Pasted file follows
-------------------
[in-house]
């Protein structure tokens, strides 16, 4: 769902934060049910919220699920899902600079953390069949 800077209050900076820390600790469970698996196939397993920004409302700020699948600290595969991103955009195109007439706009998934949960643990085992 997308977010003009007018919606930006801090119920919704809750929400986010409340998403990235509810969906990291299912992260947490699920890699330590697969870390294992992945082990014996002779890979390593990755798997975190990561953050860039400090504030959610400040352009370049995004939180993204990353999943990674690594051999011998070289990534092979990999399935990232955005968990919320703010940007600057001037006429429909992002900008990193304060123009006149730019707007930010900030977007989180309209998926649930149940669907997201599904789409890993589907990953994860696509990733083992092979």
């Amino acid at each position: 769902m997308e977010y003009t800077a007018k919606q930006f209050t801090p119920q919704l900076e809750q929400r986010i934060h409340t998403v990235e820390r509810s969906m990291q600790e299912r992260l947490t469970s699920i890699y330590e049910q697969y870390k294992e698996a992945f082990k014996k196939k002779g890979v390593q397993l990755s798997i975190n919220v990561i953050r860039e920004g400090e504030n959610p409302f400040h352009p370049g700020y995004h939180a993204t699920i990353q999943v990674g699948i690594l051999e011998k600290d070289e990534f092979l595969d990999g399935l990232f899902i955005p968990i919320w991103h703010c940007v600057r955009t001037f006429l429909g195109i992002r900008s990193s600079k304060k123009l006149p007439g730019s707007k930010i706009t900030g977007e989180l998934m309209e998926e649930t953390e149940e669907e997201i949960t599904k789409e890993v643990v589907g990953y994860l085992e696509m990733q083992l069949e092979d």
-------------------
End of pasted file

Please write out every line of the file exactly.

[in-house]
């Protein structure tokens, strides 16, 4: 769902934060049910919220699920899902600079953390069949 800077209050900076820390600790469970698996196939397993920004409302700020699948600290595969991103955009195109007439706009998934949960643990085992 997308977010003009007018919606930006801090119920919704809750929400986010409340998403990235509810969906990291299912992260947490699920890699330590697969870390294992992945082990014996002779890979390593990755798997975190990561953050860039400090504030959610400040352009370049995004939180993204990353999943990674690594051999011998070289990534092979990999399935990232955005968990919320703010940007600057001037006429429909992002900008990193304060123009006149730019707007930010900030977007989180309209998926649930149940669907997201599904789409890993589907990953994860696509990733083992092979």
């Amino acid at each position: 769902m997308e977010y003009t800077a007018k919606q930006f209050t801090p119920q919704l900076e809750q929400r986010i934060h409340t998403v990235e820390r509810s969906m990291q600790e299912r992260l947490t469970s699920i890699y330590e049910q697969y870390k294992e698996a992945f082990k014996k196939k002779g890979v390593q397993l990755s798997i975190n919220v990561i953050r860039e920004g400090e504030n959610p409302f400040h352009p370049g700020y995004h939180a993204t699920i990353q999943v990674g699948i690594l051999e011998k600290d070289e990534f092979l595969d990999g399935l990232f899902i955005p968990i919320w991103h703010c940007v600057r955009t001037f006429l429909g195109i992002r900008s990193s600079k304060k123009l006149p007439g730019s707007k930010i706009t900030g977007e989180l998934m309209e998926e649930t953390e149940e669907e997201i949960t599904k789409e890993v643990v589907g990953y994860l085992e696509m990733q083992l069949e092979d």